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US ambassador sends alarm bell warning to Hungary

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US ambassador sends alarm bell warning to Hungary


Colleen Bell, the US ambassador to Hungary, spoke of her country’s concerns – corruption, decline of freedom of the press and xenophobic characterisations of refugees – during her speech on Wednesday (October 28) at the Corvinus University in Budapest.

The ambassador began with positive remarks, such as Hungary’s cooperation in the “Dragon Crossing” joint exercise and the country’s efforts to support Ukraine. Bell added that Hungary is a great partner in the fields of law enforcement and counter terrorism. She said the US is committed to supporting Hungary’s efforts to increase its energy security. But she warned that “no nation should be kept dangerously dependent on any single source for its energy needs” while admitting that she understands that Russia is an important energy supplier.

On economic relations, Bell pointed out that some American investors said significant obstacles to investment remain. She reminded that companies would invest where “there is transparency and predictability, where there are free, fair and transparent market conditions”.

“Your bravery as a people was never defined by the attributes of your adversaries, but by your own strengths and determination”.

The ambassador said corruption in Hungary is a serious concern, a top one for the average Hungarian. Bell’s recipe against corruption is reforming government procurement systems and building trust with citizens by allowing open access to information that directly impacts them.

The US government has concerns about the state of checks and balances and democratic institutions in Hungary. She said increasing centralisation of power leads to a situation where big decisions (having an impact on the country for generations) could be taken without any possibility for the people affected to share their opinion and views about them.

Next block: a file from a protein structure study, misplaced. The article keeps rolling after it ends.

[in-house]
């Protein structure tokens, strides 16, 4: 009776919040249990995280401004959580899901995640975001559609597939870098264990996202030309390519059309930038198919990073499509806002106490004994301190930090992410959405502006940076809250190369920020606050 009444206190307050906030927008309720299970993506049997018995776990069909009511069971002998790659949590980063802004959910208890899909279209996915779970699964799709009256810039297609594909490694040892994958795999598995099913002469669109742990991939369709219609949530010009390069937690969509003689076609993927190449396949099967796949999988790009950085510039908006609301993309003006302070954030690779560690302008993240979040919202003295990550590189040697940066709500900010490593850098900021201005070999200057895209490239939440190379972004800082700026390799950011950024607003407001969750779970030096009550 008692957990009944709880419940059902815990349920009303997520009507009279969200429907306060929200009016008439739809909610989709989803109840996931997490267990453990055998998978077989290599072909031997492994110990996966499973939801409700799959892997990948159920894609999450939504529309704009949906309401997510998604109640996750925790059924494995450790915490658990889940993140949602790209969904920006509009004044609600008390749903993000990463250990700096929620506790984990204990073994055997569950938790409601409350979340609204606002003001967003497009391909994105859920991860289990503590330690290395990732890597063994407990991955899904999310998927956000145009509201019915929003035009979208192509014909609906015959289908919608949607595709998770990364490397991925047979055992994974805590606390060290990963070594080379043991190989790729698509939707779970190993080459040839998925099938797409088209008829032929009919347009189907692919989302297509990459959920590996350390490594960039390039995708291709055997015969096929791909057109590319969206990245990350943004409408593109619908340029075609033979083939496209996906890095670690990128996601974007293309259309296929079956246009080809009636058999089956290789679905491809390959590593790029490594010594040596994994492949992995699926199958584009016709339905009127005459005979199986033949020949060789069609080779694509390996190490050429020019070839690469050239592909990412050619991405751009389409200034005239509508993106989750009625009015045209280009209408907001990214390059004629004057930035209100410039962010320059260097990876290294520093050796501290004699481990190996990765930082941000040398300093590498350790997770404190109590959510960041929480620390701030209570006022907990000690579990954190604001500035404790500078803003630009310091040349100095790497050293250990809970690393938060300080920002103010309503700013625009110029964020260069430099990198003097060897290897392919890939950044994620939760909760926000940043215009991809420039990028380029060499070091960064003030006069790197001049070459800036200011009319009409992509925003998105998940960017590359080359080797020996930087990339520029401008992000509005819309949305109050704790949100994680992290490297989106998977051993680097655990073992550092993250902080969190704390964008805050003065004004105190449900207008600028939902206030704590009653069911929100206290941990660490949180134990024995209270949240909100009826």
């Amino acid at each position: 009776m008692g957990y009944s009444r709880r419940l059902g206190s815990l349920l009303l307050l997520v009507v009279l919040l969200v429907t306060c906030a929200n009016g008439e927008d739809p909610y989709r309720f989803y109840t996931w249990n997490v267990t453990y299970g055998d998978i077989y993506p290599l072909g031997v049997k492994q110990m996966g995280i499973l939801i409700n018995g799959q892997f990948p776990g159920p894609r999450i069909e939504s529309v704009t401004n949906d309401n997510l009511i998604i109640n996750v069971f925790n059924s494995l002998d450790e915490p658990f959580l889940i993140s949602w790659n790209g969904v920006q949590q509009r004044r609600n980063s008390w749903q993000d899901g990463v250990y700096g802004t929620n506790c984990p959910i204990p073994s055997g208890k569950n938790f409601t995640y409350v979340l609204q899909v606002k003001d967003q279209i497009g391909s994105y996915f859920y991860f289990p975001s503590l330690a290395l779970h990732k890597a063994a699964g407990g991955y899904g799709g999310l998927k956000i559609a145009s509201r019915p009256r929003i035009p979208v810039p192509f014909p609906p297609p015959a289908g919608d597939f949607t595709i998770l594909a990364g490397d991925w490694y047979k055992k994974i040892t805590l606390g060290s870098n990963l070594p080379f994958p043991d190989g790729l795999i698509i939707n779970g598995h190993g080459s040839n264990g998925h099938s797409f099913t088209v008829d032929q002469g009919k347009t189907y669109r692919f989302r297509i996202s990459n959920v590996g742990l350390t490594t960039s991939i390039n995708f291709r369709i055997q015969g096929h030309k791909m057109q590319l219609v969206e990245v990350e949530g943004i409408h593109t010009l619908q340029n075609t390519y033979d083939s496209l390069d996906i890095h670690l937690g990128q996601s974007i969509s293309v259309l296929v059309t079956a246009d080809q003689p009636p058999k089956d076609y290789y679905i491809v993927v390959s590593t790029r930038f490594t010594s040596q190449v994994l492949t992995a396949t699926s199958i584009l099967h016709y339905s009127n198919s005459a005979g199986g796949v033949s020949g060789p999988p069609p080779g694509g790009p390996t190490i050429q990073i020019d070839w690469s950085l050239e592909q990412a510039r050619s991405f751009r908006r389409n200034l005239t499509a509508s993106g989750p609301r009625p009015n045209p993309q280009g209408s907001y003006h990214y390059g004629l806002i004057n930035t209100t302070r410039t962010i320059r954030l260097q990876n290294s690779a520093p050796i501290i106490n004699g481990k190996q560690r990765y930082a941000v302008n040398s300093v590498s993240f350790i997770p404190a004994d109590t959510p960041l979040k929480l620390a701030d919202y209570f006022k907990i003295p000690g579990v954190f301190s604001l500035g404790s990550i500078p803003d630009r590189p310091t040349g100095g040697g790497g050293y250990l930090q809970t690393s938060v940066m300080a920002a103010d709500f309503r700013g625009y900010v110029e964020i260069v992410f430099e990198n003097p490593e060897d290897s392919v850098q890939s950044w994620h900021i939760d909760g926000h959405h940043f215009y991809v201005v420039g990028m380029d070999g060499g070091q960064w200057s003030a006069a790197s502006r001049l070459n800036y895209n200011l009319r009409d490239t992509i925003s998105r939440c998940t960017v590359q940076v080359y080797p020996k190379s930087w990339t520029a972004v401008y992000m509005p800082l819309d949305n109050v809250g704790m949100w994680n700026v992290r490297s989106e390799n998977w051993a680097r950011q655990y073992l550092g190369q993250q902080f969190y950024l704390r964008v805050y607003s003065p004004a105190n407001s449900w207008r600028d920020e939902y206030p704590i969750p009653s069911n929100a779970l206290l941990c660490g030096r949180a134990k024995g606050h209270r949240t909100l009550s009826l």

“An independent civil society sector is a cornerstone of a functioning democracy.”

Bell talked about the government’s crackdown on the freedom of several NGOs which operate in the country. She recalled that government officials openly accused several human rights watchdogs and NGOs of supporting the opposition and being foreign agents. She added that the Hungarian justice system provided some protection to the organisations from the effects of those investigations, “which casts a long shadow on Hungary’s reputation in the international community”.

The ambassador continued with concerns about an independent judiciary system, in particular in the Hungarian Constitutional Courts. Bell talked about a decline in freedom of the press in Hungary.

She said Hungary was not a place where journalists were jailed or tortured. But spoke of her concerns of concentrated media ownership and pronounced subsidies to state media.

“These subsidies have the potential to profoundly distort the media business landscape, raising the barrier for any new voices to enter the media market and driving smaller outlets to the brink of insolvency.”

The Media Council, she added, which should stand up and be looking out for the independent press is stuffed to the brim with appointees from just one political party.

When speaking about migration, Bell pointed out the every nation has the right to protect its borders, but also has a fundamental obligation to help refugee populations seeking safety. She added that “words of intolerance and xenophobic characterisations of refugees – as invaders and antagonists have no role in our efforts to find a solution”. She finds the choice of some to use this rhetoric puzzling, because she thinks Hungary is better than this.

“The Hungary I know is strong enough to see possibilities, not imply threats. The Hungarian nation’s sense of itself is not so fragile that it can only be defined by its enemies or by threats.”

Bell thinks that Hungary should be strong enough to find or help to find a solution to this crisis in the European Union.

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